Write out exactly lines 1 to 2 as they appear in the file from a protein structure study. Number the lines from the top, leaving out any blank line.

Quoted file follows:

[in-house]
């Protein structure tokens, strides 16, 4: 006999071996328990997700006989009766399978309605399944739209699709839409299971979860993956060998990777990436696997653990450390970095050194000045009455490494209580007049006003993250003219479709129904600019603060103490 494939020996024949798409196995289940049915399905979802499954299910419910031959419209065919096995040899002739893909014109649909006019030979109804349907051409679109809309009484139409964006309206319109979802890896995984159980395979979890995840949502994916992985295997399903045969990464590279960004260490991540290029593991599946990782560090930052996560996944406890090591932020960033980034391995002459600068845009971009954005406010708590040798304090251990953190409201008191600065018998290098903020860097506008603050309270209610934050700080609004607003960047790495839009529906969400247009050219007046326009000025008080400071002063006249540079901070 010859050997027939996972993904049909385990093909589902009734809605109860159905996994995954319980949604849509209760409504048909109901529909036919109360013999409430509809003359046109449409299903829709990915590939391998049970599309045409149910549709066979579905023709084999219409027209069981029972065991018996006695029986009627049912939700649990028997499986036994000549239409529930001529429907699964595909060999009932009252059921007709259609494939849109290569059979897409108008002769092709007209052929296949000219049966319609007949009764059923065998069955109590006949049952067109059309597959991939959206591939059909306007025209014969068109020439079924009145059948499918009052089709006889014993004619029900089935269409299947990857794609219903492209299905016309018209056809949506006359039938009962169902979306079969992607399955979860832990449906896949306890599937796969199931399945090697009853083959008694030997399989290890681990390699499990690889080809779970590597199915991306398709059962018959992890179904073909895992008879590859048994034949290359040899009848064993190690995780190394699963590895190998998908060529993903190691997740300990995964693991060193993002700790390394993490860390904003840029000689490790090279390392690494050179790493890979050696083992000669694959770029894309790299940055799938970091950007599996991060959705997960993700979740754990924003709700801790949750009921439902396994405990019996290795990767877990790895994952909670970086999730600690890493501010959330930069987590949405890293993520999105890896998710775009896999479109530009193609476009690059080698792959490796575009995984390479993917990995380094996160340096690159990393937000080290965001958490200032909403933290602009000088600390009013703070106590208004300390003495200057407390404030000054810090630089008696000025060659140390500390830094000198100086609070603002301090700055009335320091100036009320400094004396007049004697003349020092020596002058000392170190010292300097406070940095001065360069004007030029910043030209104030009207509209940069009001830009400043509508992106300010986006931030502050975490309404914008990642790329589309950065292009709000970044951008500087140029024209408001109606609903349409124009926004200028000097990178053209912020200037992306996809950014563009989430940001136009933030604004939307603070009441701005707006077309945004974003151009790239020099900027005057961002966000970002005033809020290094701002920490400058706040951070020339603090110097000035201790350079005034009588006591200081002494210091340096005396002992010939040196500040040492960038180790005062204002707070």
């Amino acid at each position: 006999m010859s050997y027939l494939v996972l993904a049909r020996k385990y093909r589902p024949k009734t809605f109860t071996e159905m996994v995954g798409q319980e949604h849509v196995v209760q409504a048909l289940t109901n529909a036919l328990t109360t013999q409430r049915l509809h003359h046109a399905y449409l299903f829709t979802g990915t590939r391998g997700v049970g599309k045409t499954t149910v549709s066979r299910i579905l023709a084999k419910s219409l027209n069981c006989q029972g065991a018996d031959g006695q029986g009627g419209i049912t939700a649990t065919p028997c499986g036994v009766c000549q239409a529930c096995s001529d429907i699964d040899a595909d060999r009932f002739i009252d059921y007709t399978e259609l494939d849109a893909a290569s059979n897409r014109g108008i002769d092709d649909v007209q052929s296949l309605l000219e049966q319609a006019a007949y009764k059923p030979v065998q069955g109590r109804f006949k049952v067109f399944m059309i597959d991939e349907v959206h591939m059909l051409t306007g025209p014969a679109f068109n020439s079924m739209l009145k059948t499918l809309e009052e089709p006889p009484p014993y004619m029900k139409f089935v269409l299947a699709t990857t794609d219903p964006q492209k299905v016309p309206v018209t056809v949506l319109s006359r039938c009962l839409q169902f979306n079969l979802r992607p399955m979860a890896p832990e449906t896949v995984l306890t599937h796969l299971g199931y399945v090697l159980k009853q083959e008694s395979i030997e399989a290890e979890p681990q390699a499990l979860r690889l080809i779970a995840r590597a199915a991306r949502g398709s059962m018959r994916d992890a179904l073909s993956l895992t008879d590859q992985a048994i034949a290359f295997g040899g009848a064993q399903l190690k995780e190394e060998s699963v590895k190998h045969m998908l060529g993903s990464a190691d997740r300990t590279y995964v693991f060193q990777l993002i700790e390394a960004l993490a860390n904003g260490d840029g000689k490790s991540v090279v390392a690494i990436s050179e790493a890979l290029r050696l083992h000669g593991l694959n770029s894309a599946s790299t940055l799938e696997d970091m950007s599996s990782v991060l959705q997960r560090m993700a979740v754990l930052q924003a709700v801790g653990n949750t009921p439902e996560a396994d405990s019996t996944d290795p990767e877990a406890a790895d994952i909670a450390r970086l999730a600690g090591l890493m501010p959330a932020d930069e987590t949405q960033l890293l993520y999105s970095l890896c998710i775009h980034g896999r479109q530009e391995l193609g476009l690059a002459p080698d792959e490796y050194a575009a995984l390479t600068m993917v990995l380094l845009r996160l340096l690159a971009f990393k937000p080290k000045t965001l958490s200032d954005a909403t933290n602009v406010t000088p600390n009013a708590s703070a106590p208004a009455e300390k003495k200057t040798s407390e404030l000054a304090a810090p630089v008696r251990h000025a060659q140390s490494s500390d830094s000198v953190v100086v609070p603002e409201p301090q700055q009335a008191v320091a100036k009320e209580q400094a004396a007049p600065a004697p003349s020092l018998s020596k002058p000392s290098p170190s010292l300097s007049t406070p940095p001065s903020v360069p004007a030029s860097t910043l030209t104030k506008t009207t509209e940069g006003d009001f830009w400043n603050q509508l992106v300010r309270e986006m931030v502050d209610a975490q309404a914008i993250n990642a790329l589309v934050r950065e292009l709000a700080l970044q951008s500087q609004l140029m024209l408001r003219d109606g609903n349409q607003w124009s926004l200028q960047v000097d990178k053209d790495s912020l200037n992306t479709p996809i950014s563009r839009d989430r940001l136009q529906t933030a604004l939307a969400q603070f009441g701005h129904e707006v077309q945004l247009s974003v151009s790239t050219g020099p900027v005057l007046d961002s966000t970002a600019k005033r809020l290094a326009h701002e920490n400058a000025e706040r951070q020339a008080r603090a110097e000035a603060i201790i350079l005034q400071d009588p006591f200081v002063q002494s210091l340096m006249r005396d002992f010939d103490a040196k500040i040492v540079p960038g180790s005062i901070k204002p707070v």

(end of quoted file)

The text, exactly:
[in-house]
């Protein structure tokens, strides 16, 4: 006999071996328990997700006989009766399978309605399944739209699709839409299971979860993956060998990777990436696997653990450390970095050194000045009455490494209580007049006003993250003219479709129904600019603060103490 494939020996024949798409196995289940049915399905979802499954299910419910031959419209065919096995040899002739893909014109649909006019030979109804349907051409679109809309009484139409964006309206319109979802890896995984159980395979979890995840949502994916992985295997399903045969990464590279960004260490991540290029593991599946990782560090930052996560996944406890090591932020960033980034391995002459600068845009971009954005406010708590040798304090251990953190409201008191600065018998290098903020860097506008603050309270209610934050700080609004607003960047790495839009529906969400247009050219007046326009000025008080400071002063006249540079901070 010859050997027939996972993904049909385990093909589902009734809605109860159905996994995954319980949604849509209760409504048909109901529909036919109360013999409430509809003359046109449409299903829709990915590939391998049970599309045409149910549709066979579905023709084999219409027209069981029972065991018996006695029986009627049912939700649990028997499986036994000549239409529930001529429907699964595909060999009932009252059921007709259609494939849109290569059979897409108008002769092709007209052929296949000219049966319609007949009764059923065998069955109590006949049952067109059309597959991939959206591939059909306007025209014969068109020439079924009145059948499918009052089709006889014993004619029900089935269409299947990857794609219903492209299905016309018209056809949506006359039938009962169902979306079969992607399955979860832990449906896949306890599937796969199931399945090697009853083959008694030997399989290890681990390699499990690889080809779970590597199915991306398709059962018959992890179904073909895992008879590859048994034949290359040899009848064993190690995780190394699963590895190998998908060529993903190691997740300990995964693991060193993002700790390394993490860390904003840029000689490790090279390392690494050179790493890979050696083992000669694959770029894309790299940055799938970091950007599996991060959705997960993700979740754990924003709700801790949750009921439902396994405990019996290795990767877990790895994952909670970086999730600690890493501010959330930069987590949405890293993520999105890896998710775009896999479109530009193609476009690059080698792959490796575009995984390479993917990995380094996160340096690159990393937000080290965001958490200032909403933290602009000088600390009013703070106590208004300390003495200057407390404030000054810090630089008696000025060659140390500390830094000198100086609070603002301090700055009335320091100036009320400094004396007049004697003349020092020596002058000392170190010292300097406070940095001065360069004007030029910043030209104030009207509209940069009001830009400043509508992106300010986006931030502050975490309404914008990642790329589309950065292009709000970044951008500087140029024209408001109606609903349409124009926004200028000097990178053209912020200037992306996809950014563009989430940001136009933030604004939307603070009441701005707006077309945004974003151009790239020099900027005057961002966000970002005033809020290094701002920490400058706040951070020339603090110097000035201790350079005034009588006591200081002494210091340096005396002992010939040196500040040492960038180790005062204002707070």